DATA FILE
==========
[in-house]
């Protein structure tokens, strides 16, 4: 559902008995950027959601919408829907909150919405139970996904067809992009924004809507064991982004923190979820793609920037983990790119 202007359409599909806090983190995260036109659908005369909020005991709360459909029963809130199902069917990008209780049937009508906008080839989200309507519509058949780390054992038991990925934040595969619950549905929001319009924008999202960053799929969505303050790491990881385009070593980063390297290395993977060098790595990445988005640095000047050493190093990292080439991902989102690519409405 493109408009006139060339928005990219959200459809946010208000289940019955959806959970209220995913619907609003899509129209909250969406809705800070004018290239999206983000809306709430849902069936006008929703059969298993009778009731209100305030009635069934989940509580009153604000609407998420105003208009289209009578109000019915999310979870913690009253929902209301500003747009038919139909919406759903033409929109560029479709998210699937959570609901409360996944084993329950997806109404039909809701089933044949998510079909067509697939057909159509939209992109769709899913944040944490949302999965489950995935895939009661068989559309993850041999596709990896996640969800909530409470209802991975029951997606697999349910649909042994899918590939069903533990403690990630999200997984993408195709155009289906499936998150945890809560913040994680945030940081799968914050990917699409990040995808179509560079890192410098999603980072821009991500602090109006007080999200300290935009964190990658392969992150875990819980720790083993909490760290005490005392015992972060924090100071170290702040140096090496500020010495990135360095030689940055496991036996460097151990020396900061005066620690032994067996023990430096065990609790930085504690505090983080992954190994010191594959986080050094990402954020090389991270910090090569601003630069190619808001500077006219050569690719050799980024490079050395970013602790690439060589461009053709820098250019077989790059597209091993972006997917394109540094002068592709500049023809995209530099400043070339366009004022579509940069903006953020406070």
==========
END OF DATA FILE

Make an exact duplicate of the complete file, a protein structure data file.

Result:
[in-house]
């Protein structure tokens, strides 16, 4: 559902008995950027959601919408829907909150919405139970996904067809992009924004809507064991982004923190979820793609920037983990790119 202007359409599909806090983190995260036109659908005369909020005991709360459909029963809130199902069917990008209780049937009508906008080839989200309507519509058949780390054992038991990925934040595969619950549905929001319009924008999202960053799929969505303050790491990881385009070593980063390297290395993977060098790595990445988005640095000047050493190093990292080439991902989102690519409405 493109408009006139060339928005990219959200459809946010208000289940019955959806959970209220995913619907609003899509129209909250969406809705800070004018290239999206983000809306709430849902069936006008929703059969298993009778009731209100305030009635069934989940509580009153604000609407998420105003208009289209009578109000019915999310979870913690009253929902209301500003747009038919139909919406759903033409929109560029479709998210699937959570609901409360996944084993329950997806109404039909809701089933044949998510079909067509697939057909159509939209992109769709899913944040944490949302999965489950995935895939009661068989559309993850041999596709990896996640969800909530409470209802991975029951997606697999349910649909042994899918590939069903533990403690990630999200997984993408195709155009289906499936998150945890809560913040994680945030940081799968914050990917699409990040995808179509560079890192410098999603980072821009991500602090109006007080999200300290935009964190990658392969992150875990819980720790083993909490760290005490005392015992972060924090100071170290702040140096090496500020010495990135360095030689940055496991036996460097151990020396900061005066620690032994067996023990430096065990609790930085504690505090983080992954190994010191594959986080050094990402954020090389991270910090090569601003630069190619808001500077006219050569690719050799980024490079050395970013602790690439060589461009053709820098250019077989790059597209091993972006997917394109540094002068592709500049023809995209530099400043070339366009004022579509940069903006953020406070």